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Philippe Boucher's Rendez-Vous with . . . Jack Cannon
Inverviews with selected luminaries in tobacco control
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Philippe Boucher's Rendez-vous with . . .Chris Cartter
I supervised the original implementation of QuitNet when it was a project of Join Together at Boston University and have been leading the business and program development effort since July 2000. From 1993 to 2000, I was the director of the team that built and made Join Together's websites (see JTO at http://www.jointogether.org) and associated services the widely recognized leader in using the Web for community work. JTO won the Global Information Infrastructure Award in 1999. . . Nate Cobb, MD developed the idea for QuitNet in 1995 when he was a smoking cessation counselor in a neighborhood clinic in Boston. . . Smokers were not getting the help they needed to succeed because they found it inconvenient and uncomfortable to participate in group sessions on a fixed schedule. Cobb, who had worked as a programmer doing computerized health risk assessments, developed a prototype website which broke new ground as a tool capable of providing real-time support to smokers worldwide. Seeing an opportunity for advancing the field of smoking cessation and reaching a global audience with a low cost support tool, Join Together, a national substance abuse resource center based at Boston University School of Public Health, hired Cobb and adopted QuitNet in late 1995 when it launched on the Web. . . We believe that developing a national infrastructure of quit smoking services that is effective, accessible and affordable to anyone who wants to quit should be a top public health priority. To achieve that goal, a variety of service models will need to be deployed so that everyone's needs can be met. And, creative payment mechanisms will need to be negotiated that involve state and county health departments, health plans, employers and individuals themselves. We think that QuitNet is already an important element of such an infrastructure, and as such, will be commercially viable.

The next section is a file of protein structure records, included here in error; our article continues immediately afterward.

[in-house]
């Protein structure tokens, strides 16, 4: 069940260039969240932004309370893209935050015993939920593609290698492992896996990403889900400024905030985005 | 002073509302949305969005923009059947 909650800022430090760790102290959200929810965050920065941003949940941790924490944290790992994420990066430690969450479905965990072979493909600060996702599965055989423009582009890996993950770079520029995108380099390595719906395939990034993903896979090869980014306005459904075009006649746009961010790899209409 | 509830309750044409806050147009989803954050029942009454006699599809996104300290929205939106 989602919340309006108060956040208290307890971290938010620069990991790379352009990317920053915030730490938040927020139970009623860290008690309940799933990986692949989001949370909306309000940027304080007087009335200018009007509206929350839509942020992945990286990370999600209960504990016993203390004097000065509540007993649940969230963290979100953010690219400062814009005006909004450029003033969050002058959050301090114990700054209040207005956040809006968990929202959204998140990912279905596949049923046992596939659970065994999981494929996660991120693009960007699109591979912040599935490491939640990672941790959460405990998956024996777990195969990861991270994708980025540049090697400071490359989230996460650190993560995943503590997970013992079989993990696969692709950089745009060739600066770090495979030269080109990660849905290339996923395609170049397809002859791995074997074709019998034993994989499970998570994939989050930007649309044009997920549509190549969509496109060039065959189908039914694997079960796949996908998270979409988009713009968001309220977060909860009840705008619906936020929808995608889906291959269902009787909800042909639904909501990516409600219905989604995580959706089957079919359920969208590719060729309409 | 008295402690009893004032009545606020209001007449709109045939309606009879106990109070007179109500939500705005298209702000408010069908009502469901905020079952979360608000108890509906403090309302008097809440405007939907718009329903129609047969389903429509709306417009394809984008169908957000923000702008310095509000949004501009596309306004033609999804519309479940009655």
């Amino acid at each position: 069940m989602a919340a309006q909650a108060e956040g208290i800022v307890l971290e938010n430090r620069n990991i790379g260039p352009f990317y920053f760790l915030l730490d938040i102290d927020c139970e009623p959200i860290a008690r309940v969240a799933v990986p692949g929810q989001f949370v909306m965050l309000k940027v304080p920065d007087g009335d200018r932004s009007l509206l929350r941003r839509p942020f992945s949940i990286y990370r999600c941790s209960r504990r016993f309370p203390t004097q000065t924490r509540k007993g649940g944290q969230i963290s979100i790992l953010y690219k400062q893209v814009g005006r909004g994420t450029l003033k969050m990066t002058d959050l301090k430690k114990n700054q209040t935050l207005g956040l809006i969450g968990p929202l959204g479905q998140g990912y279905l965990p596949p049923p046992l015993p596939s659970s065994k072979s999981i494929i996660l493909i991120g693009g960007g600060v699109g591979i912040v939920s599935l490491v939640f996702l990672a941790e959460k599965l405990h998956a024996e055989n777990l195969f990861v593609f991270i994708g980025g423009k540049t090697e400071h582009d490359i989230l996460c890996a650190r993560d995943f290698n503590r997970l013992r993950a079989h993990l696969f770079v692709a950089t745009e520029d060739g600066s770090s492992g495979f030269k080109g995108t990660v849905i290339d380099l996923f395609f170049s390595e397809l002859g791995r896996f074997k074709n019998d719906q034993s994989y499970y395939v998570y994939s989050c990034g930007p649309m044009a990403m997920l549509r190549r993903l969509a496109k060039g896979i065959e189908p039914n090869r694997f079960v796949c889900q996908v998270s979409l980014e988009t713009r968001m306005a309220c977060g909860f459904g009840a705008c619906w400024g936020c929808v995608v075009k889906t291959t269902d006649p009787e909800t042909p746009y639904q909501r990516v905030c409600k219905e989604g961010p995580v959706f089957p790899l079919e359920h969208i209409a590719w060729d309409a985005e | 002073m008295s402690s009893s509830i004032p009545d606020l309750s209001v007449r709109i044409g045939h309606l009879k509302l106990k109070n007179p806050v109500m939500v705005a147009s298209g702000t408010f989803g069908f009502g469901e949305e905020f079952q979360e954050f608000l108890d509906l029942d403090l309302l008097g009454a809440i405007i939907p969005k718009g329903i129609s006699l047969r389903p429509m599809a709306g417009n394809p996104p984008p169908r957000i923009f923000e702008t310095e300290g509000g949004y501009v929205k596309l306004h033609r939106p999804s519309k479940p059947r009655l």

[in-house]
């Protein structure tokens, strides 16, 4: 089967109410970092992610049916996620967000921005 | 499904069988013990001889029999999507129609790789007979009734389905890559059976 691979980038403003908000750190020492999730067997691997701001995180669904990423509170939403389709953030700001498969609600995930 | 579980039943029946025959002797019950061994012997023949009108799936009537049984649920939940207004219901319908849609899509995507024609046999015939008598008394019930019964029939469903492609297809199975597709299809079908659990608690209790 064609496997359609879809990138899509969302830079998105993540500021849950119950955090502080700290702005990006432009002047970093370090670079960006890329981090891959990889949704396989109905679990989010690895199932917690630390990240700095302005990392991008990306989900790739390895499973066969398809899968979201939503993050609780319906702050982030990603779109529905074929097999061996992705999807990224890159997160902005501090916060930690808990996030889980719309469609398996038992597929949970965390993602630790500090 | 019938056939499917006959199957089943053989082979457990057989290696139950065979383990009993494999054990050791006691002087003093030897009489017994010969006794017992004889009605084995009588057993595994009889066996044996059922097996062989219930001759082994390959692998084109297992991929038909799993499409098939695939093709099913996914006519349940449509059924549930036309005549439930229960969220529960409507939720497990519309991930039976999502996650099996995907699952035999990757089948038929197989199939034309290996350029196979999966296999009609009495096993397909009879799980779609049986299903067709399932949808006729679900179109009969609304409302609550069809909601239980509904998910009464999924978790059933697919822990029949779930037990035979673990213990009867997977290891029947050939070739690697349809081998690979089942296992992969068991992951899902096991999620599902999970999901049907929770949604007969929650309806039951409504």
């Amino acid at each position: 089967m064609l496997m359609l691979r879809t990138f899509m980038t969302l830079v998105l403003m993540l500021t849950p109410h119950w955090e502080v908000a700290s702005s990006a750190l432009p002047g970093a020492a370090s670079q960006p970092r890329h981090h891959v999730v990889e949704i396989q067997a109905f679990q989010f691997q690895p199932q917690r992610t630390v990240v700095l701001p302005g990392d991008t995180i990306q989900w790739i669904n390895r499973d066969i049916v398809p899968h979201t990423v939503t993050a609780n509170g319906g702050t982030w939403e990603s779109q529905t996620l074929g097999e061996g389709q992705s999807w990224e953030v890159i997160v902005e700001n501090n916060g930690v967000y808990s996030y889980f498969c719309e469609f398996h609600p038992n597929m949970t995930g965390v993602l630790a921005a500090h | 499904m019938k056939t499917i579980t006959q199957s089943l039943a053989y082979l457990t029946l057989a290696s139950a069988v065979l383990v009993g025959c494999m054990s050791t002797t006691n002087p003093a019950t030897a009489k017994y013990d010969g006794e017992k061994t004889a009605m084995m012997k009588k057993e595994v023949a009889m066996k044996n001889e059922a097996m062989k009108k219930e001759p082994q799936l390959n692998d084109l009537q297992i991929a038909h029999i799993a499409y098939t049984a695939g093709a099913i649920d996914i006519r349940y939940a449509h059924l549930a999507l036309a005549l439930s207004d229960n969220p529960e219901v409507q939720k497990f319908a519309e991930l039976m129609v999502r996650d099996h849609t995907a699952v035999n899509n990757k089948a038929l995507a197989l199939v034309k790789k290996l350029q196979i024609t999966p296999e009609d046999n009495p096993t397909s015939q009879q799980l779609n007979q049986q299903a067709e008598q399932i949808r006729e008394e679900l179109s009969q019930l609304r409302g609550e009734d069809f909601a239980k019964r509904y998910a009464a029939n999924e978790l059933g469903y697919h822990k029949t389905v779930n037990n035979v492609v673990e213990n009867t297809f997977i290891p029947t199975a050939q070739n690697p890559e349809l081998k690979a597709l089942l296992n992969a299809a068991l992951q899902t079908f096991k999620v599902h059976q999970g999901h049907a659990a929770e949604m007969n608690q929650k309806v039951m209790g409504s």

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Philippe Boucher's Rendez Vous Simon Chapman
Inverviews with selected luminaries in tobacco control
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Philippe Boucher's Rendez Vous: Mahamane Cisse